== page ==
The bye week off from action allowed for Miami Hurricanes coach Manny Diaz to watch plenty of college football games on Saturday.
Diaz’s primary takeaway from watching the rest of the country in action over the weekend?
It is difficult to get a team to be consistent week in and week out at the college level.
“It is hard to be the same team every week,” Diaz said on The Joe Rose Show on 560 The Joe on Monday morning. “If there is any sort of dip in your competitive edge, you can get beat on any week. That is what makes college football so exciting. You see these games that are tight that you didn’t think were going to end up being tight.”
Miami experienced this two weeks ago when the Hurricanes held on to beat Group of Five opponent Central Michigan, 17-12, at Hard Rock Stadium.
This past weekend, Clemson had to fight hard to beat North Carolina, 21-20, on the road. That Clemson game served as a teaching point for Diaz as he talked to his team on Sunday.
“We have told our football team that in this sport any time you think something is going to be easy, you better duck because you are about to get whacked in the back of the head,” Diaz said. “That is why we focus so much on our performance with the way that we compete and the way that we strain.”
Miami will need to not fall into the trap of overlooking an opponent that played poorly last week when the Hurricanes host Virginia Tech on Saturday. The Hokies are coming off a 45-10 loss at Lane Stadium to Duke—Virginia Tech’s worst loss to an ACC opponent since joining the league.
Diaz doesn’t expect to see that same Virginia Tech team this week.
“In college football, we are probably not going to see the same team every week,” Diaz said. “We would expect a wounded team and a very hungry team to come out of that locker room, but I can’t worry about what is coming out of that tunnel. I have to worry about what is coming out of our tunnel in terms of having the right edge to succeed.”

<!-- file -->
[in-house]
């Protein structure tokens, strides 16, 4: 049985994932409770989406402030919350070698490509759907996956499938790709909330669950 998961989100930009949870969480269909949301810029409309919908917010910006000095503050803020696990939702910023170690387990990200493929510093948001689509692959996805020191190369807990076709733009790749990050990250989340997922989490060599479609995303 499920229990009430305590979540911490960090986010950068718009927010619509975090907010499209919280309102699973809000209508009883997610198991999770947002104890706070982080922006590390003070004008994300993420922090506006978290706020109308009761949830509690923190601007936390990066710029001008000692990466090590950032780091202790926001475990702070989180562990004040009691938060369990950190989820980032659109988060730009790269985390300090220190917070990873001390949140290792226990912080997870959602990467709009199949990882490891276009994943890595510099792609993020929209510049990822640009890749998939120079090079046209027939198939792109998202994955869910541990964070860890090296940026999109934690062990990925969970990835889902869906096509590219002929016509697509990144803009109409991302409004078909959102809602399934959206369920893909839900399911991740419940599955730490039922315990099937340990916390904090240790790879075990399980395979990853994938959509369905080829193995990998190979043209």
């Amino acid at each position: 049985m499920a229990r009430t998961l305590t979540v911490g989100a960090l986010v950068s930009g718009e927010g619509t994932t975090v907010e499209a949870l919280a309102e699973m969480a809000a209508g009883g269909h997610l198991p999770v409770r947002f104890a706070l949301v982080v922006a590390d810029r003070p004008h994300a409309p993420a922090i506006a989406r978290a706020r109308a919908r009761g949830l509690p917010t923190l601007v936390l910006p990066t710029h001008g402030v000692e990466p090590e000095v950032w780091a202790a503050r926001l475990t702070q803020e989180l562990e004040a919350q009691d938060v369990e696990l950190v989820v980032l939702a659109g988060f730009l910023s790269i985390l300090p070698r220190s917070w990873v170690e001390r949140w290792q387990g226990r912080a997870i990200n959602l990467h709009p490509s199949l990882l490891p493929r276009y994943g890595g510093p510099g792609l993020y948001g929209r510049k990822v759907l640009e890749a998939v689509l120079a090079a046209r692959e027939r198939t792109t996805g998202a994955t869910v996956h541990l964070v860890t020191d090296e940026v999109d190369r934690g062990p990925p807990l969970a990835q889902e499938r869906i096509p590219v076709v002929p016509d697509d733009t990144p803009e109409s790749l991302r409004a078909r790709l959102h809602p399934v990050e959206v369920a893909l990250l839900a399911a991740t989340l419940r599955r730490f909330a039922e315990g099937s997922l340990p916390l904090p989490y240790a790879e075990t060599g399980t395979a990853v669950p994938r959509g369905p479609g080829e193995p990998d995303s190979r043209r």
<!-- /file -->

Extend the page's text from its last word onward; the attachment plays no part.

Following last Wednesday’s practice, Diaz shared that the Hurricanes demonstrated poor effort and competitiveness at a practice. He feels like the team responded well following that practice and looked good on Sunday.
“There is an old adage in coaching: you get what you demand and you encourage what you tolerate,” Diaz said. “We didn’t have a great day last week and we set the ball down and competed. I will say we practiced on Sunday and we had one of our best practices of the year.”
Read on for more news and notes.
NEWS & NOTES
• Diaz continues to say that safety transfer Bubba Bolden will make his UM debut this week against Virginia Tech.
• The bye week was an opportunity for the Hurricanes to continue to build depth for an ACC stretch that begins this month of October. “We knew we had a very odd six weeks of the season and that starting in October, this would be the meat of our season that would define where this whole deal is going to go,” Diaz said. “We knew that some of our guys would be ready that maybe weren’t ready for a role on August 24th. The more depth that we have, makes us a better team. Knock on wood, we have been able to stay pretty healthy. I am excited to see us get as many guys on the field as we possibly can.”
• Diaz was asked if there would be any changes to the offensive line after the Central Michigan game and the bye week. The head coach hinted that the playing rotation for the unit might increase some. “Perhaps instead of one guy playing 75 plays, maybe what we are doing is one guy can play 50 and one guy can play 25,” Diaz said. “We would like to have the ability to push more guys into the game like that. That makes us better because I can strain and go harder and play at more of a competitive edge if we have the ability to roll more guys in there.”
• Diaz on the development of the offensive line: “We have to remember who it is we are playing with and the experience that they have. With that being said, you have to make sure you are demanding a performance and demanding that they are competing at their highest level.”
• Diaz was asked if he thinks changed need to be made to the redshirt rule, which allows players to take a redshirt if they have played four or less games. “At its core the rule is a good rule because it helps coaches and it helps players,” Diaz said. “It is good for everybody and I’d prefer it to not go back to the way it was prior. It does more good than bad in terms of the reasons we would have for eliminating it.”